The Life And Times Of Mahatma Ghandi
Late at night on a train to the country of South Africa an Indian man, in first class, was asked to leave the section he was sitting in, because of his colour. This man argued for his right to ride in first class, since he had paid for the ticket. The Indian man was very surprised. He had come from a moderately wealthy background and had graduated from law school in Britain. He had the ticket and the degree but he was still thrown off of the train because he would not go back to sit in 3rd class, where they said he belonged. His reaction to this discriminatory act would not only send a tremor through the Indian man but would create a tremor that would shake the British Empire for years to come. He would free India from English control, using a totally new and revolutionary tactic of passive resistance and non- violent protest. He persisted in his fight despite being sent to prison many times. The man I will speak about in this essay is ,Mahatma Gandhi.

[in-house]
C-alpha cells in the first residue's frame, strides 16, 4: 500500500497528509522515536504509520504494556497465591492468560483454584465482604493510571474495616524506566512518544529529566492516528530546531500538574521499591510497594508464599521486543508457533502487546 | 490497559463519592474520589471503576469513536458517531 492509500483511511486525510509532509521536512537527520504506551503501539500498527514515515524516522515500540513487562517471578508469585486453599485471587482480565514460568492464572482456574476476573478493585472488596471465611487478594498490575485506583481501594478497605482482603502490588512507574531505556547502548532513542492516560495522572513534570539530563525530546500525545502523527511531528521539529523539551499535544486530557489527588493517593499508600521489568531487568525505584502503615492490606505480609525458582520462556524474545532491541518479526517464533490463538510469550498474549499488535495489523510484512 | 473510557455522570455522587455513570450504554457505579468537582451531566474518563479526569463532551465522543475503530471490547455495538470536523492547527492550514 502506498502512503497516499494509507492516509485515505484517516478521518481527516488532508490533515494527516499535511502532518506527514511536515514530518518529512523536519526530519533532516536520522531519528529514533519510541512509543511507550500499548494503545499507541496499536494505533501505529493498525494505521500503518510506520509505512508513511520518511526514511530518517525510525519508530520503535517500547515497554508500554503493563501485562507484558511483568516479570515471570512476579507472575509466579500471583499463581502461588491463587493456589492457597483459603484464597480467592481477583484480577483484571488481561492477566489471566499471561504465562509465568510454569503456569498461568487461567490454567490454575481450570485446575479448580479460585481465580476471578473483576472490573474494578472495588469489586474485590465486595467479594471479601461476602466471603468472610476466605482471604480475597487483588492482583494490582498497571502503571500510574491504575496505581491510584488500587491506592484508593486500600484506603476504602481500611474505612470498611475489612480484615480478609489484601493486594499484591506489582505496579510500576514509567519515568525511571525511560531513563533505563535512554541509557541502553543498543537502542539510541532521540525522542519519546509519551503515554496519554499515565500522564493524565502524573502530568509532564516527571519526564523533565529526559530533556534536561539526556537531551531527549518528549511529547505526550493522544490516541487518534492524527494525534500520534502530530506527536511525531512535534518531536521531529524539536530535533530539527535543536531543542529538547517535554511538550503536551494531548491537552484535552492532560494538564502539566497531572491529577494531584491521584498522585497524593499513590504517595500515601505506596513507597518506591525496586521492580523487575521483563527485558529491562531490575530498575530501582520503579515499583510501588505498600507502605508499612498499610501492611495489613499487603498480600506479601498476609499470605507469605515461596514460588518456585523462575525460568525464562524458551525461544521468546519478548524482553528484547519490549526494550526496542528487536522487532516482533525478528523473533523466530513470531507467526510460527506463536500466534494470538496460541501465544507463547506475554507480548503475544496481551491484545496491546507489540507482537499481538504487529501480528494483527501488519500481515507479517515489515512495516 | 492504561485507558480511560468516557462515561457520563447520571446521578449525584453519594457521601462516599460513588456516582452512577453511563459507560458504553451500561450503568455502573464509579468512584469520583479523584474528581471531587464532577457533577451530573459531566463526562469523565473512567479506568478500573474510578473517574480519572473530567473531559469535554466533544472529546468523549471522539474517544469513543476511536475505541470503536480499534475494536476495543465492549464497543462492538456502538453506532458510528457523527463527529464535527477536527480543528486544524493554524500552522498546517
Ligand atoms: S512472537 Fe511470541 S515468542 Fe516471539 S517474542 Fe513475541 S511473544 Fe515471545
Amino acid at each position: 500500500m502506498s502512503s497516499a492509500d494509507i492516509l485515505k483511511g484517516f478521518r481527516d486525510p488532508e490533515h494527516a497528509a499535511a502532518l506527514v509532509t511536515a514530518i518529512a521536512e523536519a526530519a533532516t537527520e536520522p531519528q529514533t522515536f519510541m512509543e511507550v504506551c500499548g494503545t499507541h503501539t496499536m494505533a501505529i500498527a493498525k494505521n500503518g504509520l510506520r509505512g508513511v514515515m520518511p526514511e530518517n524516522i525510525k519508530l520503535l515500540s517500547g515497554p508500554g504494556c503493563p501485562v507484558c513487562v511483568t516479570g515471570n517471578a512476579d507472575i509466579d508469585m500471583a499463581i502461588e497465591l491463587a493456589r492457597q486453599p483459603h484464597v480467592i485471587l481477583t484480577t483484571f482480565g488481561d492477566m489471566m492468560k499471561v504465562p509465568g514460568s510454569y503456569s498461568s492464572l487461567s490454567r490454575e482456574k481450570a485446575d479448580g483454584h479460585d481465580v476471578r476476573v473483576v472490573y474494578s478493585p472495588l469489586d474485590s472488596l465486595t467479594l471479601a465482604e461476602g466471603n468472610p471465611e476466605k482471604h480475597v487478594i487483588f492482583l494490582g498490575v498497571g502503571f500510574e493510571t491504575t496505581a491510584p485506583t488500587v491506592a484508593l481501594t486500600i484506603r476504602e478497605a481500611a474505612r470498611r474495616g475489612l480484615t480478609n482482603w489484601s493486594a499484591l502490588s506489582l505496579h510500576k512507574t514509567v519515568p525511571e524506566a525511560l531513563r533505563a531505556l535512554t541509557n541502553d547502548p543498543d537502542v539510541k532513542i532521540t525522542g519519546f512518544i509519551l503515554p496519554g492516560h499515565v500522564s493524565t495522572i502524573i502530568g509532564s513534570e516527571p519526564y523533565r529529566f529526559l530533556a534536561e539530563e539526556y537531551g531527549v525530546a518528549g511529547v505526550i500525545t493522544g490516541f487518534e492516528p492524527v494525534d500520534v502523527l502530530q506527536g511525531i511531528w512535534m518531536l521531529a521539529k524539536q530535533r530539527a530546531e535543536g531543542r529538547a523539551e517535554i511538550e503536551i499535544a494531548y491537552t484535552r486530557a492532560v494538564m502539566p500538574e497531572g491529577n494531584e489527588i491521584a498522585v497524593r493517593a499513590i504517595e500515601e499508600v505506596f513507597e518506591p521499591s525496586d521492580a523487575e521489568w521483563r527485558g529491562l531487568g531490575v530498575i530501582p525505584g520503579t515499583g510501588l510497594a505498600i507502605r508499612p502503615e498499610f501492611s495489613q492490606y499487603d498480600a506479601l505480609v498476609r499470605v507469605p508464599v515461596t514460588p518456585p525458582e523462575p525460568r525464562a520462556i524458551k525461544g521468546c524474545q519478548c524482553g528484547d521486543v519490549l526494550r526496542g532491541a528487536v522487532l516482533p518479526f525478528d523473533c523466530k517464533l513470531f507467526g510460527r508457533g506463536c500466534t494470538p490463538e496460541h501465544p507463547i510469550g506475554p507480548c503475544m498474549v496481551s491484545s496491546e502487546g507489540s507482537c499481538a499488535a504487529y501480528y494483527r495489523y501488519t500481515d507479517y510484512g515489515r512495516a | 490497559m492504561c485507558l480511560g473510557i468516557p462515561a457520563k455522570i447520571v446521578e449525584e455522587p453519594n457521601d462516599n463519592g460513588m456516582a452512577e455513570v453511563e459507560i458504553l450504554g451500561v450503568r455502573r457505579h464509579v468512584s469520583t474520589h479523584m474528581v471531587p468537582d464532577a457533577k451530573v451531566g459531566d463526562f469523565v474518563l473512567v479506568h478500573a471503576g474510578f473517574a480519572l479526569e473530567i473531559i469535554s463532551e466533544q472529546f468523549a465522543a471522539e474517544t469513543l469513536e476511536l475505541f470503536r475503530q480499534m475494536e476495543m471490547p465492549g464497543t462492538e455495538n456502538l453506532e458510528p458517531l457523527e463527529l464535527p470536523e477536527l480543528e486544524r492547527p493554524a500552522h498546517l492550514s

The turning point in Mahatma Gandhi's life began in South Africa. He found himself in the midst of an intimidated and oppressed Indian community that was the target of state sanctioned discrimination. The leadership role did not come easily. Gandhi struggled to overcome his personal inhibitions, while working towards uniting the South African Indians in protest against discrimination and racism. After several brief incarcerations in prison, he succeeded in getting the local government to relax its laws for the first time in 1908 then again in 1914.
Mahatma Ghandi was a devout and devoted man. This characteristic was displayed not only in his public but, also his private life. In 1906 he took a vow of celibacy. He lived and worked for change in South Africa for 20 years. It should not be surprising that his work in South Africa inspired him to achieve the near impossible back home in India, where Gandhi was becoming an icon in the eyes of many.